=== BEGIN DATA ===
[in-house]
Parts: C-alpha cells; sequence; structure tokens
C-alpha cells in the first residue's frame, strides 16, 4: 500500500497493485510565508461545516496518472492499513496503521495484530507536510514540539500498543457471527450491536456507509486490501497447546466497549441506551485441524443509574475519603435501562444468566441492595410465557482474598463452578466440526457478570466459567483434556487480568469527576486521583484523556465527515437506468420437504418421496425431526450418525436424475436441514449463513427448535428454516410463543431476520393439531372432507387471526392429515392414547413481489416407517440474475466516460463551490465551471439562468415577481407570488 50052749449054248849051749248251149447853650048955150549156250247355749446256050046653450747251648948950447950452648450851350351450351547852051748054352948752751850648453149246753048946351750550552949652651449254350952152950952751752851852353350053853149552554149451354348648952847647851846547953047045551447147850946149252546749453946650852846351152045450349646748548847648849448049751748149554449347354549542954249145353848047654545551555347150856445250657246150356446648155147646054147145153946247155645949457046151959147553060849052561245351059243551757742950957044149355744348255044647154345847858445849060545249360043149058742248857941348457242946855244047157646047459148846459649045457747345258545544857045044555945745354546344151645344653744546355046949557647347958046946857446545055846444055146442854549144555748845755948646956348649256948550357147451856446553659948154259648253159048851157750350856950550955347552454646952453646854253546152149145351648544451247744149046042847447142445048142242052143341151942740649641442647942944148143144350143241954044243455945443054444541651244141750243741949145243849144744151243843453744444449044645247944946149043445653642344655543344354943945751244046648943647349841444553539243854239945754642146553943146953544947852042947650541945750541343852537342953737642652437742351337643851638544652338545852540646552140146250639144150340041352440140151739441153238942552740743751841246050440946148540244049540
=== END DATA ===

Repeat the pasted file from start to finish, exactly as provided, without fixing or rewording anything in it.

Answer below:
[in-house]
Parts: C-alpha cells; sequence; structure tokens
C-alpha cells in the first residue's frame, strides 16, 4: 500500500497493485510565508461545516496518472492499513496503521495484530507536510514540539500498543457471527450491536456507509486490501497447546466497549441506551485441524443509574475519603435501562444468566441492595410465557482474598463452578466440526457478570466459567483434556487480568469527576486521583484523556465527515437506468420437504418421496425431526450418525436424475436441514449463513427448535428454516410463543431476520393439531372432507387471526392429515392414547413481489416407517440474475466516460463551490465551471439562468415577481407570488 50052749449054248849051749248251149447853650048955150549156250247355749446256050046653450747251648948950447950452648450851350351450351547852051748054352948752751850648453149246753048946351750550552949652651449254350952152950952751752851852353350053853149552554149451354348648952847647851846547953047045551447147850946149252546749453946650852846351152045450349646748548847648849448049751748149554449347354549542954249145353848047654545551555347150856445250657246150356446648155147646054147145153946247155645949457046151959147553060849052561245351059243551757742950957044149355744348255044647154345847858445849060545249360043149058742248857941348457242946855244047157646047459148846459649045457747345258545544857045044555945745354546344151645344653744546355046949557647347958046946857446545055846444055146442854549144555748845755948646956348649256948550357147451856446553659948154259648253159048851157750350856950550955347552454646952453646854253546152149145351648544451247744149046042847447142445048142242052143341151942740649641442647942944148143144350143241954044243455945443054444541651244141750243741949145243849144744151243843453744444449044645247944946149043445653642344655543344354943945751244046648943647349841444553539243854239945754642146553943146953544947852042947650541945750541343852537342953737642652437742351337643851638544652338545852540646552140146250639144150340041352440140151739441153238942552740743751841246050440946148540244049540